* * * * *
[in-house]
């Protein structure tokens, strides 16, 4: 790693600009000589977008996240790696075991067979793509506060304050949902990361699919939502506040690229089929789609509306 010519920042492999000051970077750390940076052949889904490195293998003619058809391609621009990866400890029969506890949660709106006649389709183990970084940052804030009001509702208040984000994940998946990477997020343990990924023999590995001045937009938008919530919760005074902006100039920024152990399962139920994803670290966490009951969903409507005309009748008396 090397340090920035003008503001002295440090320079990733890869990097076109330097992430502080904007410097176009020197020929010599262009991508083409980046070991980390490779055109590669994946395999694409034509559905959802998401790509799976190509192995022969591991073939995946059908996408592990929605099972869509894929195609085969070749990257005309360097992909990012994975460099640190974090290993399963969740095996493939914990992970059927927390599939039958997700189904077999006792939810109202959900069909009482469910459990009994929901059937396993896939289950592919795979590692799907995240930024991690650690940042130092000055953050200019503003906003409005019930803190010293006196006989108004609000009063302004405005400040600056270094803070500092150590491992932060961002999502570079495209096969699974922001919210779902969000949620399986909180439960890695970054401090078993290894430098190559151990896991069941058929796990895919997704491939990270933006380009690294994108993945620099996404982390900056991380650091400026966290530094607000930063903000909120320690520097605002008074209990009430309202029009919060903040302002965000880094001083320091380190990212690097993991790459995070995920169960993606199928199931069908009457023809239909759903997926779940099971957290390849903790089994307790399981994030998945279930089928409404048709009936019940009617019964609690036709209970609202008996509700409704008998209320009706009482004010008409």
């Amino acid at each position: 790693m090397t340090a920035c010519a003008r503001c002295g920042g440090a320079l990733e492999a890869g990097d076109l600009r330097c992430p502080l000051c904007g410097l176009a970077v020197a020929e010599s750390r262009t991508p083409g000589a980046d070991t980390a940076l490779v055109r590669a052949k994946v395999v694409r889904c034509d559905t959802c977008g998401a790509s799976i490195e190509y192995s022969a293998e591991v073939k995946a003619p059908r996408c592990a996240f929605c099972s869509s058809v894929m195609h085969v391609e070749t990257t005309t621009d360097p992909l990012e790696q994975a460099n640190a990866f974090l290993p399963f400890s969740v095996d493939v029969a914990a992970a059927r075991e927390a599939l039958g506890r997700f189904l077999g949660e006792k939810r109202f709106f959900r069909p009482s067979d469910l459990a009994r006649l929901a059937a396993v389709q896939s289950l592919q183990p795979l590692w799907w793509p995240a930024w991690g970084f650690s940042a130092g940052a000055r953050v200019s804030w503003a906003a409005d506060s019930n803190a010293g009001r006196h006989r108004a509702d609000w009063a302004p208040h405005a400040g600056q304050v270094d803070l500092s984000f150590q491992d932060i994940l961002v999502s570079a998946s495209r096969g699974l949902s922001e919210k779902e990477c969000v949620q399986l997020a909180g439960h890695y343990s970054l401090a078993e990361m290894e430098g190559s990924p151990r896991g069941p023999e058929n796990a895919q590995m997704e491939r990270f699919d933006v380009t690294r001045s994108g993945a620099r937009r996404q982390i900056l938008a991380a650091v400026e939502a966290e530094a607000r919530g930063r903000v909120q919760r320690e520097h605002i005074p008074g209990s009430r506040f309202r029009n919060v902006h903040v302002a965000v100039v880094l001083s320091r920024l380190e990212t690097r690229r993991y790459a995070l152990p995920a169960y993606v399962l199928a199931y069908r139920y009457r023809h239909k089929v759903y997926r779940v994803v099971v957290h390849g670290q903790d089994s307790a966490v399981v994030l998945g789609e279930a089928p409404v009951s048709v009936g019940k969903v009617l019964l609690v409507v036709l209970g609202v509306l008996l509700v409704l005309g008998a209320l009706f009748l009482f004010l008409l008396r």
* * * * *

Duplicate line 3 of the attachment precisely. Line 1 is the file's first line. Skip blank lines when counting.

């Amino acid at each position: 790693m090397t340090a920035c010519a003008r503001c002295g920042g440090a320079l990733e492999a890869g990097d076109l600009r330097c992430p502080l000051c904007g410097l176009a970077v020197a020929e010599s750390r262009t991508p083409g000589a980046d070991t980390a940076l490779v055109r590669a052949k994946v395999v694409r889904c034509d559905t959802c977008g998401a790509s799976i490195e190509y192995s022969a293998e591991v073939k995946a003619p059908r996408c592990a996240f929605c099972s869509s058809v894929m195609h085969v391609e070749t990257t005309t621009d360097p992909l990012e790696q994975a460099n640190a990866f974090l290993p399963f400890s969740v095996d493939v029969a914990a992970a059927r075991e927390a599939l039958g506890r997700f189904l077999g949660e006792k939810r109202f709106f959900r069909p009482s067979d469910l459990a009994r006649l929901a059937a396993v389709q896939s289950l592919q183990p795979l590692w799907w793509p995240a930024w991690g970084f650690s940042a130092g940052a000055r953050v200019s804030w503003a906003a409005d506060s019930n803190a010293g009001r006196h006989r108004a509702d609000w009063a302004p208040h405005a400040g600056q304050v270094d803070l500092s984000f150590q491992d932060i994940l961002v999502s570079a998946s495209r096969g699974l949902s922001e919210k779902e990477c969000v949620q399986l997020a909180g439960h890695y343990s970054l401090a078993e990361m290894e430098g190559s990924p151990r896991g069941p023999e058929n796990a895919q590995m997704e491939r990270f699919d933006v380009t690294r001045s994108g993945a620099r937009r996404q982390i900056l938008a991380a650091v400026e939502a966290e530094a607000r919530g930063r903000v909120q919760r320690e520097h605002i005074p008074g209990s009430r506040f309202r029009n919060v902006h903040v302002a965000v100039v880094l001083s320091r920024l380190e990212t690097r690229r993991y790459a995070l152990p995920a169960y993606v399962l199928a199931y069908r139920y009457r023809h239909k089929v759903y997926r779940v994803v099971v957290h390849g670290q903790d089994s307790a966490v399981v994030l998945g789609e279930a089928p409404v009951s048709v009936g019940k969903v009617l019964l609690v409507v036709l209970g609202v509306l008996l509700v409704l005309g008998a209320l009706f009748l009482f004010l008409l008396r």